Cultural Arts Playhouse has been fostering the development of up-and-coming actors for more than 15 years. At its Musical Theatre and Acting Academy, students from 1st–12th grade hone their on-stage skills by taking classes on singing, acting, and improvisation under the tutelage of an experienced teacher. Kids get to show off these skills in full theatrical productions, with main-stage shows opening up auditions to the entire community so people can see their neighbors' acting chops and dusted-off fake skulls. Cultural Arts Playhouse alumni have found success in New York and throughout the country, appearing in HBO's The Sopranos, and such Broadway productions as Les Miserables and Aladdin.
The Long Island Puppet Theater amazes audiences with a cast of colorful marionette puppets, each with a story to tell. Its shows cater to audiences aged one and up and include familiar characters including The Little Mermaid. Special events encourage kids to play with Barbies or dance alongside Cinderella and Batman, whereas traveling shows bring interactive fun to the tristate area with pirates and jungle animals. In addition to performances, the theater also offers private themed parties for special occasions, such as a birthday or day you transform from a wooden puppet into a real boy or girl.
In the evening, Grand Restaurant/Lounge caters to the foodie set, serving upscale bar food amid elegant minimalist decor. Later at night, an array of colored lights begins to glow beneath stairs, along windows, and in the eyes of visiting Terminators. DJs crank up the volume while bartenders sling cocktails below supernova-like chandeliers, but intimate clusters of armchairs provide a respite from the carnival on the dance floor. As they lounge, diners can savor dishes such as lobster ravioli or burgers topped with deviled eggs or fig-balsamic glaze.
Stamford's Palace Theatre's opened its doors in 1927 as a 1,580-seat vaudeville house, designed by acclaimed architect Thomas Lamb. In 1983, the venue began a new life when crews rehabbed the building and live performers once again graced the s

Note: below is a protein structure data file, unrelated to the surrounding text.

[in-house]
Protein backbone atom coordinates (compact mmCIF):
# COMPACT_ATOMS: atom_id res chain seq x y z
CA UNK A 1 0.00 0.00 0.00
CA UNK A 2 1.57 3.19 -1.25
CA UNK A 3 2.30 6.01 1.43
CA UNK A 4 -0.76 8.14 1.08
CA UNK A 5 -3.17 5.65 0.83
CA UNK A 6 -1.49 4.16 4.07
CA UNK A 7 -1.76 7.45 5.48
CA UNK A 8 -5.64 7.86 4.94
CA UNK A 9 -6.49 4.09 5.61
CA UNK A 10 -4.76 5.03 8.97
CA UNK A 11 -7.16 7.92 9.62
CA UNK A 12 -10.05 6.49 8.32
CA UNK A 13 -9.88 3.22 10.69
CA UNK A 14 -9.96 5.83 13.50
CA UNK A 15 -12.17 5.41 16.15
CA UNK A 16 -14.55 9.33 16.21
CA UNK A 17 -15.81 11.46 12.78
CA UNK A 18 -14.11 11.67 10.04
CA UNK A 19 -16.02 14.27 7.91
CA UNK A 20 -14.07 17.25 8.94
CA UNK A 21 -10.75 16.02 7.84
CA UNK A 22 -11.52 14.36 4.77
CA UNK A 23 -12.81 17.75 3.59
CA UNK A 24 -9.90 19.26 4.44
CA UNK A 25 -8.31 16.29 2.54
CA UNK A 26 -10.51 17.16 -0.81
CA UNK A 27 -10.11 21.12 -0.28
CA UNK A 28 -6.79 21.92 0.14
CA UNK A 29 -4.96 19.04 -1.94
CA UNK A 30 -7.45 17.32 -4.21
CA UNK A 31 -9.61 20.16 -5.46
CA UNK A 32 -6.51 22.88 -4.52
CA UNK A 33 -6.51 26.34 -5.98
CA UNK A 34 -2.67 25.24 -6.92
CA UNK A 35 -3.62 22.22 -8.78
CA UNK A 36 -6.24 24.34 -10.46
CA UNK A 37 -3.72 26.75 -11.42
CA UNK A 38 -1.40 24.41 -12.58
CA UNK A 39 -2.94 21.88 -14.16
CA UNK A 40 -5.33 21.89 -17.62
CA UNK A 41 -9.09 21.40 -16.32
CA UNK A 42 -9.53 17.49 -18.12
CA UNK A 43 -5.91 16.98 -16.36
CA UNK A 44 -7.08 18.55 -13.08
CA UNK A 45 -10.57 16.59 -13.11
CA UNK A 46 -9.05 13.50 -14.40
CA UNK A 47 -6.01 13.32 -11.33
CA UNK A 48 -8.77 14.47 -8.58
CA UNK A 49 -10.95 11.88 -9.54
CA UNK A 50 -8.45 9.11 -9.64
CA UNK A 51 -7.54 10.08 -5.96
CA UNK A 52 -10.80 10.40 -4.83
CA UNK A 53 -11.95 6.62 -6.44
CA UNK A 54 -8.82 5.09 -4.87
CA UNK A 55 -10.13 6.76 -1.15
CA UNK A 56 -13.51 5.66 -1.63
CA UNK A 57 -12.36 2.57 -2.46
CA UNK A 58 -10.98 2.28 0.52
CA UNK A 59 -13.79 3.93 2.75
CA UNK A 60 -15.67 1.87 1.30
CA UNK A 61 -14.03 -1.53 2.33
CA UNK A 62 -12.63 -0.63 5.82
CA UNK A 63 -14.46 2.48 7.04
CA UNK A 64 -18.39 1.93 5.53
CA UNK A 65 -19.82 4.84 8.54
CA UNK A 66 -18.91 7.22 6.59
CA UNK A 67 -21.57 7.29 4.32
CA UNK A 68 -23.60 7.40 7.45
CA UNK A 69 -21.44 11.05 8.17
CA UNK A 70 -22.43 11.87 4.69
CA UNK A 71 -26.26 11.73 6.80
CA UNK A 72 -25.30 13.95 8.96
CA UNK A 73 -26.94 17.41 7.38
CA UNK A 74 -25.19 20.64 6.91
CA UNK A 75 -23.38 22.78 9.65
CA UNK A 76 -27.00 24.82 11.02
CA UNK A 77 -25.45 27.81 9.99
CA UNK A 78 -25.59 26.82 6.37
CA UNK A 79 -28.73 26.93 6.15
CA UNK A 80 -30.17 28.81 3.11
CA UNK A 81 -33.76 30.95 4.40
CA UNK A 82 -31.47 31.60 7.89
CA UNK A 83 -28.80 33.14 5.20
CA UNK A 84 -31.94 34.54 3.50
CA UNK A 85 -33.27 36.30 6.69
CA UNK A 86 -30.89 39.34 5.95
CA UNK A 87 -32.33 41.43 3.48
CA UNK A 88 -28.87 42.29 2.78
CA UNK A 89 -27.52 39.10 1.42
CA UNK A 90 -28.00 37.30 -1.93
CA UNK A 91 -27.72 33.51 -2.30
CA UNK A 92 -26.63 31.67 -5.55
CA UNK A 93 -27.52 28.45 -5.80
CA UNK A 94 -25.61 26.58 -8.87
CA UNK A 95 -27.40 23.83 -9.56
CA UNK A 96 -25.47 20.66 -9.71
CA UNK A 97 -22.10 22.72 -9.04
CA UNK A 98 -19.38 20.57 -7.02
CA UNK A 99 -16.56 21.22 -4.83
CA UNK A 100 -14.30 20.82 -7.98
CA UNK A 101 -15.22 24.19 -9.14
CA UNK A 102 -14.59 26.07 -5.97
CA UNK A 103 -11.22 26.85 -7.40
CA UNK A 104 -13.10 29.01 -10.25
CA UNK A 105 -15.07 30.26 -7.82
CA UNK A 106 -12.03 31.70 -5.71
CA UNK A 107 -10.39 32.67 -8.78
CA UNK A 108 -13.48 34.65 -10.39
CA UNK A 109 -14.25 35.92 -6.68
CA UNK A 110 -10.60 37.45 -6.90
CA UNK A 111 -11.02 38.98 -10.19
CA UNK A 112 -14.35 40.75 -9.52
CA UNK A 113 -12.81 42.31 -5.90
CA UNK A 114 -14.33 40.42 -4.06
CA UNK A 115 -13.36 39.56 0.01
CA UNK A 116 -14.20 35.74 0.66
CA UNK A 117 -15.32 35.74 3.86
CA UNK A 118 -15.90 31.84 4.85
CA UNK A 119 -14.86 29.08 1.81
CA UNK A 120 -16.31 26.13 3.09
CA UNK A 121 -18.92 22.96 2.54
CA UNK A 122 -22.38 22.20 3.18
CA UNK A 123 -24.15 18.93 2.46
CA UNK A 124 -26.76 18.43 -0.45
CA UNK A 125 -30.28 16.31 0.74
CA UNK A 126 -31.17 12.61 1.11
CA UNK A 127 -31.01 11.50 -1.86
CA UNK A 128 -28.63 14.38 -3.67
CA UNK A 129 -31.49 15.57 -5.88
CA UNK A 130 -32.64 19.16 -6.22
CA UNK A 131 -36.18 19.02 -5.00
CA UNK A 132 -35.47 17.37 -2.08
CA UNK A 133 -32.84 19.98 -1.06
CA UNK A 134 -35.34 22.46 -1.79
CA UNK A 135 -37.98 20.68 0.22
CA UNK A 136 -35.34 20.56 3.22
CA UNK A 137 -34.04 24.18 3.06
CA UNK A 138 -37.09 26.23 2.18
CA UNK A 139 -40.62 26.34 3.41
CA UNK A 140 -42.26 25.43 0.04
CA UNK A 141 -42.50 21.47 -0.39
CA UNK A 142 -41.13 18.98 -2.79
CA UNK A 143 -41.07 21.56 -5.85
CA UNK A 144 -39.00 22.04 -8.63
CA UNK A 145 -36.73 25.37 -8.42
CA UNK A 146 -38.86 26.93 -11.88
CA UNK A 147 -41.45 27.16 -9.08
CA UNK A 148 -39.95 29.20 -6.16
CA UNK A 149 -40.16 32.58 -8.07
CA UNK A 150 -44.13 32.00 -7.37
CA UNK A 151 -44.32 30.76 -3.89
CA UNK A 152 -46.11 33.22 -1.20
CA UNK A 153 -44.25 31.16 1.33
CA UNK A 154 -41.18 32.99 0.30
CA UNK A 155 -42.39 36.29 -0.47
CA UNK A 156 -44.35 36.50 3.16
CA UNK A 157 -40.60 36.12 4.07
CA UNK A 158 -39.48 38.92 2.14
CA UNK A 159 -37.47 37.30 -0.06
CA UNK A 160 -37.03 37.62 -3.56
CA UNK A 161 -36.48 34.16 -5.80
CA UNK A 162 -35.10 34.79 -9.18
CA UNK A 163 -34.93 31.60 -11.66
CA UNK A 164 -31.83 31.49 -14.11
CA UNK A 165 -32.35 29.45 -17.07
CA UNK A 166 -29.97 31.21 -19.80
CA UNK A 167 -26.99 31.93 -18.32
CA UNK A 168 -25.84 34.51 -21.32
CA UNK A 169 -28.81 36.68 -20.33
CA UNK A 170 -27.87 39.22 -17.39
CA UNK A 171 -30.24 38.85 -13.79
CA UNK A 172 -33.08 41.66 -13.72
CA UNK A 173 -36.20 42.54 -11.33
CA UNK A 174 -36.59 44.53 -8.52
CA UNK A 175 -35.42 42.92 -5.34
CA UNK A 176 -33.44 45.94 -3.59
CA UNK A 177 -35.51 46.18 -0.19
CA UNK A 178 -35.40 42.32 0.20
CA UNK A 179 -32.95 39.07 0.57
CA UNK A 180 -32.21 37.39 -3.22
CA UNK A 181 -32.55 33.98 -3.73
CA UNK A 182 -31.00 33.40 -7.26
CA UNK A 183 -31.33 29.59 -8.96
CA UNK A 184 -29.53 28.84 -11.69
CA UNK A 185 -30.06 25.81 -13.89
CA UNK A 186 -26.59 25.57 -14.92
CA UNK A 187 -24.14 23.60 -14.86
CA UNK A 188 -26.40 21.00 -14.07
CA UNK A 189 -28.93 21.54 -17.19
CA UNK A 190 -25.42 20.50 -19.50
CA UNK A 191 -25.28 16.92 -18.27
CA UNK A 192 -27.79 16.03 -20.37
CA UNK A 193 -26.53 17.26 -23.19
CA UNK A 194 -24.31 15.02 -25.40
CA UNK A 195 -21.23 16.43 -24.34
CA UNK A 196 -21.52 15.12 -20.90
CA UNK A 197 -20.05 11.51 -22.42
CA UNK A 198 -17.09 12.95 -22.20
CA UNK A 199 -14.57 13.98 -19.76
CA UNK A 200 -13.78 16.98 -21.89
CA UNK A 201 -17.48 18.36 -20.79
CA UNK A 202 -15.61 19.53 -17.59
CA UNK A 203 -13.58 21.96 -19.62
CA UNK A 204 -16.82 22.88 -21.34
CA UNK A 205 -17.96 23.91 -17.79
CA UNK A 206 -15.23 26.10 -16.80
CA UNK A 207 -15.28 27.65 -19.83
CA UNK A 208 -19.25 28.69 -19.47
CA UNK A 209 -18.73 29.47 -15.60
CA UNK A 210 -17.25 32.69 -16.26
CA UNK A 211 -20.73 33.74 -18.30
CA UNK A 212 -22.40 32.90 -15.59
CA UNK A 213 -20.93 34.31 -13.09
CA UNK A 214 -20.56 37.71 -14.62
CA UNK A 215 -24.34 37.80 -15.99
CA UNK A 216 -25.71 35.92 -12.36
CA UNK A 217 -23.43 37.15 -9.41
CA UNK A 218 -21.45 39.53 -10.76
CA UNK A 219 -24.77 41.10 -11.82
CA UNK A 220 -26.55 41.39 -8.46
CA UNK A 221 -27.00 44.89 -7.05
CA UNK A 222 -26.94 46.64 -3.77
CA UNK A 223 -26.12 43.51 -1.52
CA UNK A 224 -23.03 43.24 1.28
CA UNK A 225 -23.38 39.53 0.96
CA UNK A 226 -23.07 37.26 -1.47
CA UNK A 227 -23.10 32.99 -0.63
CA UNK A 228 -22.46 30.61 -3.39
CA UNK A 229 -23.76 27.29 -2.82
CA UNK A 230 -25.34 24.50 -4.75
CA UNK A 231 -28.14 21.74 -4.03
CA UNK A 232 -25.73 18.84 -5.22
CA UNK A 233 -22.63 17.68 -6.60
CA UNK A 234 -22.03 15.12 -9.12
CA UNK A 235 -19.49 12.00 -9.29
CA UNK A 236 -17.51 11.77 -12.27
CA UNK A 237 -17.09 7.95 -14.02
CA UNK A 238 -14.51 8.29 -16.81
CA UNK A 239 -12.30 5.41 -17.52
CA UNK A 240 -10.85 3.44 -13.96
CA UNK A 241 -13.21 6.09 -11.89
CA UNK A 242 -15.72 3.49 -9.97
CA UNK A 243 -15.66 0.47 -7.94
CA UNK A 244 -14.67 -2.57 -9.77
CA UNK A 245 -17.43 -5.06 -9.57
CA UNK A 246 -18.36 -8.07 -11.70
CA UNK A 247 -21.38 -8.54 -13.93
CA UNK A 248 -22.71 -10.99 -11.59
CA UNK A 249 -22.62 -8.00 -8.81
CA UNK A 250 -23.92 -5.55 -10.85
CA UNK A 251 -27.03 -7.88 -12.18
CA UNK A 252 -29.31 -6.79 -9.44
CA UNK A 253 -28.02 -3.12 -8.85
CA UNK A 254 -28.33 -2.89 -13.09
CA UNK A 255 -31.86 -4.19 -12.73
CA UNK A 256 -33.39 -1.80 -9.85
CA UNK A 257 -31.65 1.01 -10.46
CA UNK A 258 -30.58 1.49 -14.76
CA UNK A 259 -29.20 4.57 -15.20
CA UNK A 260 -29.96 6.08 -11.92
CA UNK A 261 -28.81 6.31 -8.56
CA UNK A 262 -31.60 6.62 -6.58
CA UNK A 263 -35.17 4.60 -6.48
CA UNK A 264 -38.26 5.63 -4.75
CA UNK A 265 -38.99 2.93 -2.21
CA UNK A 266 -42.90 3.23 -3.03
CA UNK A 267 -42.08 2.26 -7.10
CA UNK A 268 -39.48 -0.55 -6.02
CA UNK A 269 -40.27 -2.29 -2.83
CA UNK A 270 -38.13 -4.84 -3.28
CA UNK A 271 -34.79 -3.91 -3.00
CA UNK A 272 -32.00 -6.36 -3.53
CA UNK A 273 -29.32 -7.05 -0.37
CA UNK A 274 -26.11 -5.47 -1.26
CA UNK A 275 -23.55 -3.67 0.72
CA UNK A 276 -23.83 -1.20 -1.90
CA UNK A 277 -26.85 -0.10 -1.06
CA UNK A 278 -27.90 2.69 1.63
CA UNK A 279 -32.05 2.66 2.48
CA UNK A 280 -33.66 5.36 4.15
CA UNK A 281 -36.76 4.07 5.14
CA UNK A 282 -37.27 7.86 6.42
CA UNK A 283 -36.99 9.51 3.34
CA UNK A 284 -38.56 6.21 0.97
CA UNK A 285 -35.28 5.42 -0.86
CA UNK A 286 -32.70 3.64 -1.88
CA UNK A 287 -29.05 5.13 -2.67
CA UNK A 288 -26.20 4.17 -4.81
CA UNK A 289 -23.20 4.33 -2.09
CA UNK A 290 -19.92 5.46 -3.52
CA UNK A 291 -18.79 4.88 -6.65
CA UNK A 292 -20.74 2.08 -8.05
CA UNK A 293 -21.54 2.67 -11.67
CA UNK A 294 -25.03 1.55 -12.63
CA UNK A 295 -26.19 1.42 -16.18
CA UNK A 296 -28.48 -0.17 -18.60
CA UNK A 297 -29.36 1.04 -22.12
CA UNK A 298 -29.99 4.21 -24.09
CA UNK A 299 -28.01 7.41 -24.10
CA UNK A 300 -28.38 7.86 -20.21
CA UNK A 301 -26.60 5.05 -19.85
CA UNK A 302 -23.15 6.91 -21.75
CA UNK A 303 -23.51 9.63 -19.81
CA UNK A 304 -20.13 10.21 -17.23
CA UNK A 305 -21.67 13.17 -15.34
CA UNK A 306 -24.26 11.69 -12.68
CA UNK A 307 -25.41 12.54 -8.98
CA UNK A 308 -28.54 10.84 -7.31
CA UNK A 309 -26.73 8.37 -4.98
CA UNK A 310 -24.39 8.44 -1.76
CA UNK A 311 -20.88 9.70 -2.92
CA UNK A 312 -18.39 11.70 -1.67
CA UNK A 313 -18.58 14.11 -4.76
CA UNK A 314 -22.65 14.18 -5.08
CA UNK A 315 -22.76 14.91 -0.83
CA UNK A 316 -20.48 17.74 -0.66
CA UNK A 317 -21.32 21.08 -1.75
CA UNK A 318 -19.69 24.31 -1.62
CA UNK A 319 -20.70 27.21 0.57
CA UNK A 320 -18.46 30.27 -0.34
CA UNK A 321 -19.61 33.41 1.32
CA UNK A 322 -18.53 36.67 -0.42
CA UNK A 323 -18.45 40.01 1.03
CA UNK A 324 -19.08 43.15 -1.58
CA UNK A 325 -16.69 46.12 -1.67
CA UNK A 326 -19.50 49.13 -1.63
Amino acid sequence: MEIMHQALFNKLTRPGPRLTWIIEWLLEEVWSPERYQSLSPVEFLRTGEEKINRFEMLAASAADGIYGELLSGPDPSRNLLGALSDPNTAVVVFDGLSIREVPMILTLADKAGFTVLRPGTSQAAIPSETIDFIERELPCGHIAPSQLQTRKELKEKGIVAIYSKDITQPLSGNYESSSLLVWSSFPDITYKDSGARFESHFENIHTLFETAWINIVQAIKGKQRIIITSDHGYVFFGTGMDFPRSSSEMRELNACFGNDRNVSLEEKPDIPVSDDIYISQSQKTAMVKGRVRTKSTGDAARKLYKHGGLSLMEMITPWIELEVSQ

The Long Island Comedy Festival, which won a thumbs-up from Newsday in 2009, sends laughing fits rippling through southeastern New York with showcases of some of the area's most accomplished comedians. The namesake festival spreads out across Long Island every summer, landing at venues that might range from an old-fashioned playhouse to a family amusement park. Many alumni return to perform year after year, making for a festive atmosphere that executive producer Paul Anthony likens to "a comedy party that the audience members have been invited to," rather than one that they sadly listen to through the floorboards. During the rest of the year, the organizers stay busy producing comedy series at other historic venues and exporting their team of comics to college shows.
In the 74 years between the Paramount Theatre's opening night, when people used to line up to see “talkies” for 50 cents, and 2002, when it was voted Best Mainstage Theatre in a Seattle Weekly Reader's Poll, the palatial venue faded and decayed alongside its Roaring Twenties brethren throughout America. Luckily, former Microsoft Vice President Ida Cole saved it from the rubble heap in the mid-‘90s when she established the Seattle Landmark Association and vowed to render the Paramount "kissable" once again.
Over the course of seven months, the renovation crew expanded the size of the stage wings to accommodate more ambitious live productions. They also cleared decades of grime from the french baroque plaster reliefs, uncovering long-forgotten designs and causing only one long-dormant horror to snap open its eyes dramatically. They also replaced the gold leaf in the floral designs of the wall medallions, repainted all the surfaces in their original 16 colors, and scrubbed each of the 1.6 million crystal beads in the chandelier by hand with a toothbrush. The original Knabe Ampico player piano was returned to its spot on the four-tiered lobby's lush carpeting, and a 21st-century sound system now shares sonic space with the thundering, luminous sonority of the Paramount's fully restored Mighty Wurlitzer organ. Though the Paramount's calendar runs the gamut from rock concerts to standup comedy to Broadway musicals on the scale of Wicked, its decadent Beaux Arts trappings transport audiences to the days when reality was still black and white.